How psychedelic researchers’ self-admitted substance use and their association with psychedelic culture affect people’s perceptions of their scientific integrity and the quality of their research

A three-part survey study (n=952) found that psychedelic use by (fictitious) researchers themselves led to lower ratings on integrity, but not the quality of research. Associating with psychedelic culture did influence the perception of research quality, but only if participants didn’t take psychedelics themselves.

Abstract

Across three studies (total N = 952), we tested how self-admitted use of psychedelics and association with psychedelic culture affects the public’s evaluation of researchers’ scientific integrity and of the quality of their research. In Studies 1 and 2, we found that self-admitted substance use negatively affected people’s assessment of a fictitious researcher’s integrity (i.e. being unbiased, professional, and honest), but not of the quality of his research, or how much value and significance they ascribed to the findings. Study 3, however, found that an association with psychedelic culture (i.e. presenting work at a scientific conference that includes social activities stereotypically associated with psychedelic culture) negatively affected perceived research quality (e.g. less valid, true, unbiased). We further found that the latter effect was moderated by participants’ personal experience with psychedelic substances: only participants without such experience evaluated research quality more negatively when it was presented in a stereotyped context.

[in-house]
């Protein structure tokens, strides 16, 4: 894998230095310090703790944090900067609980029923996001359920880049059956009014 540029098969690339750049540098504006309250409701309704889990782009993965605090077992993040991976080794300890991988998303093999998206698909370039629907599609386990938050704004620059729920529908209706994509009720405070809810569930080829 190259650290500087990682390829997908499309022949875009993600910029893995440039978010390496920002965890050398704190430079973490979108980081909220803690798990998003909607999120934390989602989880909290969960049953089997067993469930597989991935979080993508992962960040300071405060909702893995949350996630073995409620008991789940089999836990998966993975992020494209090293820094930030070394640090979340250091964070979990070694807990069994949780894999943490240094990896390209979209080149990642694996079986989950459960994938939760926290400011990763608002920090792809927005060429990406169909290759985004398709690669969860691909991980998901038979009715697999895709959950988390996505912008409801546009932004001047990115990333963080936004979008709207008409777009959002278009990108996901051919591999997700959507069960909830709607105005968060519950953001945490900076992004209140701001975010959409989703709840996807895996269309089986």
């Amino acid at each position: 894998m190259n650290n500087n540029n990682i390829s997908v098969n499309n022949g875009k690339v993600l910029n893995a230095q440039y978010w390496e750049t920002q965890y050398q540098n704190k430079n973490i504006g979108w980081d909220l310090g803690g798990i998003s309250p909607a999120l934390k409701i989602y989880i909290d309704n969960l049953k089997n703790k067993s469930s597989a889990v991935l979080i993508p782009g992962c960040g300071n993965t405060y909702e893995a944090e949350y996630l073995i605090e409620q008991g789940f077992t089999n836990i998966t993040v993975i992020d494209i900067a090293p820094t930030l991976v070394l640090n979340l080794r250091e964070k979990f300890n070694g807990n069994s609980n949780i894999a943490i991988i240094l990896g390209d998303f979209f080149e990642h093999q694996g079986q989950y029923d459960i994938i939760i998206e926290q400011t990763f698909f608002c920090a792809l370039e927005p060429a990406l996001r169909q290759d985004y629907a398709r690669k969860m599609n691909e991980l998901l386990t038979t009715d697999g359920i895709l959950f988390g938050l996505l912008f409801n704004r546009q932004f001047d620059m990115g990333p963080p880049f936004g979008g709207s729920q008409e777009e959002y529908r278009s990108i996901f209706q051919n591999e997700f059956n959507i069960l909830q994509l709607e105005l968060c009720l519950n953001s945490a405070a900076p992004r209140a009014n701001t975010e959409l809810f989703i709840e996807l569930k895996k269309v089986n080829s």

Authors: Matthias Forstmann & Christina Sagioglou

Notes

This paper takes the resurgence of research and the subsequent barrage of news articles about psychedelics as the reason for investigating how the views/associations of researchers influence the perceptions of people on their research.

The research was divided into three surveys with the following goals and outcomes:

  1. Self-admitted psychedelic substance use by researcher – significant (negative) effect on integrity, but no effect on the quality of research
    • This effect held for the subset of participants who used psychedelics themselves (25.4%)
    • n=185
  2. This study replicated the first one with larger sample size, a longer description/example, and found no effect on a third variable – if research should be funded
    • As in the first study, those who used psychedelics themselves had higher average scores on the variables
    • n=414
  3. Association with psychedelic culture by the researcher – a fictitious conference with (or without) psychedelic culture references negatively influenced research quality scores
    • Those who used psychedelics themselves did not use show this effect
    • n=353

Participants in this study were recruited via an online survey tool (MTurk). One drawback of the study is that it is speaking about hypothetical scenarios and thus the result might not map perfectly onto people’s perception of ‘real’ scientists.

It does show that one should be wary to both shows an association with psychedelic culture (quality) and personal use (integrity) if one cares about those variables.